Scotland: Red Kite shot on Lochindorb Estate

Police Scotland have appealed for information after a witness reported the shooting of a Red Kite on a grouse shooting estate near Grantown-on-Spey.

The Kite was recovered by the Scottish SPCA but the gunshot injuries were so severe the bird had to be euthanised.

Red Kites have full legal protection under the Wildlife and Countryside Act 1981. They are largely scavengers and not typically hunters of grouse chicks, but have been increasingly targeted on shooting estates as conservation helps populations recover and spread from severe persecution in the past (see our page on Red Kite for more information).

The incident on 27th March occurred just days after the Scottish government announced the Wildlife Management and Muirburn (Scotland) Bill which details plans to licence grouse moors. One specific aim of the Bill is to tackle raptor persecution (crimes against birds of prey) which has seen the near-eradication of the Hen Harrier across huge areas of Britain, the near-restriction of Golden Eagles to remote cliffs in Scotland, and widespread persecution of Buzzards, Peregrines and Red Kites.

Protect the Wild has long argued that licencing will not help protect birds of prey without increases in resources for enforcement and a buy-in from police. It is interesting to note, then, that in case Police Scotland (which has been criticised in the recent past for withholding information and location details in raptor poisoning incidents) has named the estate where the Red Kite was shot and in their appeal for information (reprinted below) refer to quad bikes and off road vehicles which are routinely used by gamekeepers and would be very unlikely to be used by members of the public on a grouse moor.



“Officers are appealing for information after a protected bird of prey was shot near Grantown-on-Spey.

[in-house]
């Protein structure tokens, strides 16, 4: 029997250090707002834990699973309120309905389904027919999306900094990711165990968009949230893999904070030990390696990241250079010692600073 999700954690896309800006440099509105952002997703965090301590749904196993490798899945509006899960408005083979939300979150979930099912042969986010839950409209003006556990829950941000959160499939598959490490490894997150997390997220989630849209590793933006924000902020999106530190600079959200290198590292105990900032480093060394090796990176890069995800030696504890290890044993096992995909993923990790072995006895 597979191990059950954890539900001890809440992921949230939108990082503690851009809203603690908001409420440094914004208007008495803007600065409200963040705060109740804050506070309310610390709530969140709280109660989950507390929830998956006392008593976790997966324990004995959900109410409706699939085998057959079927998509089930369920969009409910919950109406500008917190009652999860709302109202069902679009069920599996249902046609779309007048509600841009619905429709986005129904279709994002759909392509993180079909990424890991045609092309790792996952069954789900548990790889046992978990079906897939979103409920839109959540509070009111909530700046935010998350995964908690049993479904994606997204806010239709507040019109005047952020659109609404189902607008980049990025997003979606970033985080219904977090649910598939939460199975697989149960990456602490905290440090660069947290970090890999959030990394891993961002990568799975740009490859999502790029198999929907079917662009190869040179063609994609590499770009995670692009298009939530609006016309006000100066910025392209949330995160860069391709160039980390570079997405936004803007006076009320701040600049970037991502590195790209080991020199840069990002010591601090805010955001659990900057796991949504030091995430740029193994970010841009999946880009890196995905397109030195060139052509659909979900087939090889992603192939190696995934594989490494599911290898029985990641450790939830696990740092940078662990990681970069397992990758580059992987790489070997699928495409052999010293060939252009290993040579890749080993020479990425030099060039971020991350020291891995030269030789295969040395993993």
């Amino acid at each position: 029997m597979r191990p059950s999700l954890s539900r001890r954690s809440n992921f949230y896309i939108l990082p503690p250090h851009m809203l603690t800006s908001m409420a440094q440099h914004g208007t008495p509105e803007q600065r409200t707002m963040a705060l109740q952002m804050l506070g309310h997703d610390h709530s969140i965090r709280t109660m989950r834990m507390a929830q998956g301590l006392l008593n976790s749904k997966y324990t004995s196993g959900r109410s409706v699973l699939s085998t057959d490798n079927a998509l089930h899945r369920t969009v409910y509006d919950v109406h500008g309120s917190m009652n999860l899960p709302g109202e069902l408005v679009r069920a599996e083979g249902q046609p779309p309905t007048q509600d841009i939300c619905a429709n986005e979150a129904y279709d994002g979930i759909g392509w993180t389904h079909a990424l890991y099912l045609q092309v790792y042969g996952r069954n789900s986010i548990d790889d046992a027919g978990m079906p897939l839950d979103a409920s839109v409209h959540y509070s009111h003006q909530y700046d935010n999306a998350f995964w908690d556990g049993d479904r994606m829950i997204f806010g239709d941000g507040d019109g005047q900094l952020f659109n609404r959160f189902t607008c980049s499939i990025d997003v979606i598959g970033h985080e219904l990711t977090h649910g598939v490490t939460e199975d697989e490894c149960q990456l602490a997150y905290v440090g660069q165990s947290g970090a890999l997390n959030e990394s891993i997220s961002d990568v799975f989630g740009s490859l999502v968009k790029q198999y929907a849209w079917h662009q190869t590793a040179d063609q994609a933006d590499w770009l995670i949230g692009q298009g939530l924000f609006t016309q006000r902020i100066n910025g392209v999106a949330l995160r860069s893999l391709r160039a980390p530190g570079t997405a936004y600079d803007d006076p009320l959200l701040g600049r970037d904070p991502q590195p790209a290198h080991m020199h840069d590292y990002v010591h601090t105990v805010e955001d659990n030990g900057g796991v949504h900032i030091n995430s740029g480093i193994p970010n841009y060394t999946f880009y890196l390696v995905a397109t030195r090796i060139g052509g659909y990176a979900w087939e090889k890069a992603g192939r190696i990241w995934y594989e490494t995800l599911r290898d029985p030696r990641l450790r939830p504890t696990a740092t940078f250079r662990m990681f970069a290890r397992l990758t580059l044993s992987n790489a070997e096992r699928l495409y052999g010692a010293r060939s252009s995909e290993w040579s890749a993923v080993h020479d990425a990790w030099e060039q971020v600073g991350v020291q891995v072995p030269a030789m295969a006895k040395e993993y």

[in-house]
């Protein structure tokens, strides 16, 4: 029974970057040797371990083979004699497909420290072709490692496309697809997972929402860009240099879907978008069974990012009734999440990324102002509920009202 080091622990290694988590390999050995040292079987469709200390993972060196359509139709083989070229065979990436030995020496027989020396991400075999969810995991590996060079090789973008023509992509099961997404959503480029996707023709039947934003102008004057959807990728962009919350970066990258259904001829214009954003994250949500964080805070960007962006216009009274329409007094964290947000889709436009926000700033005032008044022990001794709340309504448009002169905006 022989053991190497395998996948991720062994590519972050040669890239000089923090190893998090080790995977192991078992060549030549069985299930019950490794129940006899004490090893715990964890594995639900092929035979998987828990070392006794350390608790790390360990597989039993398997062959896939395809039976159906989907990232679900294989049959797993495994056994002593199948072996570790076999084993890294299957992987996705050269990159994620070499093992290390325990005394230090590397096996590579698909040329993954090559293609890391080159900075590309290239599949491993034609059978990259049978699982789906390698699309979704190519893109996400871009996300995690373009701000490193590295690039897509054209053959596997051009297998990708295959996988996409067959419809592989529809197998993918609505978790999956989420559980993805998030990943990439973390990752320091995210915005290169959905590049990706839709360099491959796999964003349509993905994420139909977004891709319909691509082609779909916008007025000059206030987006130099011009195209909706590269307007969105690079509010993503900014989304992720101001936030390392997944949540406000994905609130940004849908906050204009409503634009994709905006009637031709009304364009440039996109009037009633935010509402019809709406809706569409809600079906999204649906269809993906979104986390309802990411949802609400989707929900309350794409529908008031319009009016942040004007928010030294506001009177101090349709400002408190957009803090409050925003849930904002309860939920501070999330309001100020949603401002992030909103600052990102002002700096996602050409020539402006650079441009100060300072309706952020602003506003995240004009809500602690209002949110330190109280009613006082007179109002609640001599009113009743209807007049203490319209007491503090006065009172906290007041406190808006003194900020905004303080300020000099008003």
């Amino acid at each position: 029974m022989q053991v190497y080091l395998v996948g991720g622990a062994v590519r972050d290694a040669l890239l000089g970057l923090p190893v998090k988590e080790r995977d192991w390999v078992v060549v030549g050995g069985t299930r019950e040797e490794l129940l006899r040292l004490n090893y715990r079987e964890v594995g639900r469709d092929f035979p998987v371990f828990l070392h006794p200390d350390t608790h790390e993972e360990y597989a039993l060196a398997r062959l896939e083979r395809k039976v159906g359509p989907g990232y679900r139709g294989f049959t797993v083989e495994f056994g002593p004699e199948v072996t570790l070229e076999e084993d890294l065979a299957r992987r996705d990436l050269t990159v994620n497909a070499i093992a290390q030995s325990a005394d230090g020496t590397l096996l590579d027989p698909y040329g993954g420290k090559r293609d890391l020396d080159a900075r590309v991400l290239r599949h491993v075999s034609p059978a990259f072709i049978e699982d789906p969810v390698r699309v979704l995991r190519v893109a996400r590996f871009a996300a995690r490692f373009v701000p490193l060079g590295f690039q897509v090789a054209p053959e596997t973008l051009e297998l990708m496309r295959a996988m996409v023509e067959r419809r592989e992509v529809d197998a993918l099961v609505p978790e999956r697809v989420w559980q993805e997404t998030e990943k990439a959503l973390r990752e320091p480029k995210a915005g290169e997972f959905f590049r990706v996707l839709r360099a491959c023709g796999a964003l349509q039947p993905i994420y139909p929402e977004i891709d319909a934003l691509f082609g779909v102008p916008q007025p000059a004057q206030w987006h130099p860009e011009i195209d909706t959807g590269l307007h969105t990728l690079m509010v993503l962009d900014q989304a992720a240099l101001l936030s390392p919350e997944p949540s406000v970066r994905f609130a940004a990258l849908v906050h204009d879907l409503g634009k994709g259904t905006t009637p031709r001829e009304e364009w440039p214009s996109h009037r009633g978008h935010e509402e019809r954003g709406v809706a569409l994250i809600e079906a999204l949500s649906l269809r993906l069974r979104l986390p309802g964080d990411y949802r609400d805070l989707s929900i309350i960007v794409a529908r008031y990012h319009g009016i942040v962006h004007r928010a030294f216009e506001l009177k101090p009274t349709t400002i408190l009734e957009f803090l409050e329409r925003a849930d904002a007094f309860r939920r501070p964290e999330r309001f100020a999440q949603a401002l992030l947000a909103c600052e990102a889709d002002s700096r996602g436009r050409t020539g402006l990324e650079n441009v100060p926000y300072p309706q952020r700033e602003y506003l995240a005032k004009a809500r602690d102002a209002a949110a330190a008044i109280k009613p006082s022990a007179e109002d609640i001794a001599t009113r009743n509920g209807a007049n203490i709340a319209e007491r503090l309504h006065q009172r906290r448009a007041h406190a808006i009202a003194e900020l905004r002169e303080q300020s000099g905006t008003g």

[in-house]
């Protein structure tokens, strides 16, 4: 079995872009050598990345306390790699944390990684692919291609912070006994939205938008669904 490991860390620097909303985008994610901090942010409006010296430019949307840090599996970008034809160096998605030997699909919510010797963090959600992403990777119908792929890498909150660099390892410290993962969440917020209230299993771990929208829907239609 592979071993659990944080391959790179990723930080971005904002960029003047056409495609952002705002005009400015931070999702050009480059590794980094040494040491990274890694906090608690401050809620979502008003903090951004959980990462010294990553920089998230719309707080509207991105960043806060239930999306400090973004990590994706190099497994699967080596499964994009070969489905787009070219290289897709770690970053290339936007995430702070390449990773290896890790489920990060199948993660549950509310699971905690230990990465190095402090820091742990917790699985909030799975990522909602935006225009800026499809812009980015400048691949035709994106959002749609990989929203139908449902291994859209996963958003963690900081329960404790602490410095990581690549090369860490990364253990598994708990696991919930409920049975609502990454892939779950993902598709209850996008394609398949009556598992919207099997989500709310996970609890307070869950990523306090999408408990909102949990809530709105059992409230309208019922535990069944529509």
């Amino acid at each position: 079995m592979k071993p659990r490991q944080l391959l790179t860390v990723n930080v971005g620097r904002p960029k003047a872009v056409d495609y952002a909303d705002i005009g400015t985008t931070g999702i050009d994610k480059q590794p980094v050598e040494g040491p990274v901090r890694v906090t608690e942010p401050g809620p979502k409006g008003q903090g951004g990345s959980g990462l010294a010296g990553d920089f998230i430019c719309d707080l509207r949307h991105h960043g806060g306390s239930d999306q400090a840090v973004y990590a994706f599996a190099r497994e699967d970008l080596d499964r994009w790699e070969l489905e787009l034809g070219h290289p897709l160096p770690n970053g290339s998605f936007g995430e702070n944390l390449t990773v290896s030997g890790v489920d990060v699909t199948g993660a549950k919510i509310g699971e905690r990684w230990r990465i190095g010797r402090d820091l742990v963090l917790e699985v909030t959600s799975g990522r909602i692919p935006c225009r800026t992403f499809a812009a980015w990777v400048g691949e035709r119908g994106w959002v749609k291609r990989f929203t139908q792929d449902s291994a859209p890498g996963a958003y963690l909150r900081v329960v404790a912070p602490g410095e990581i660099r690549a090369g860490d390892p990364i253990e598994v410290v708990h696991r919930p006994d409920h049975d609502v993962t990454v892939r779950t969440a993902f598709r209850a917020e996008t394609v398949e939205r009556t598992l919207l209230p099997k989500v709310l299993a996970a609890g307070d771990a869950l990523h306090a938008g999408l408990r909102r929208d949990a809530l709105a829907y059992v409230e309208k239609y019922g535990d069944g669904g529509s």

We received a report of a red kite being shot around 11.15am on Monday, 27 March, on the Lochindorb Estate, Grantown-on-Spey.

It was recovered with the assistance of the Scottish Society for the Prevention of Cruelty to Animals (SSPCA) but had to be euthanized as its injuries were not recoverable.

Community Police Inspector Craig Johnstone said: “The red kite is a protected species and under the Wildlife and Countryside Act 1981 it is illegal to kill them.

I am asking anyone in the local community who may be able to help with our enquiries to come forward. If you were walking in the area on Monday then please let us know if you saw anything.

In particular, if you saw quad bikes in the area or off road vehicles, then get in touch as even the smallest bit of information could assist with our investigation.”

Anyone with information is asked to contact Police Scotland on 101, quoting incident number 1760 of Monday, 27 March, or make a call anonymously to the charity Crimestoppers on 0800 555 111.”


UPDATE: On the 31st Police Scotland issued a very brief statement which simply said that “A 56-year-old man has been arrested and released pending further investigation after a bird of prey was shot near Grantown-on-Spey.” Time will tell whether this was one of those mysterious ‘men with guns’ that the shooting industry seems to think roam randomly around grouse moors shooting birds of prey, or (as seems far more likely to absolutely everyone else) was employed by the estate as a gamekeeper…


  • Featured image Red Kite from Shutterstock


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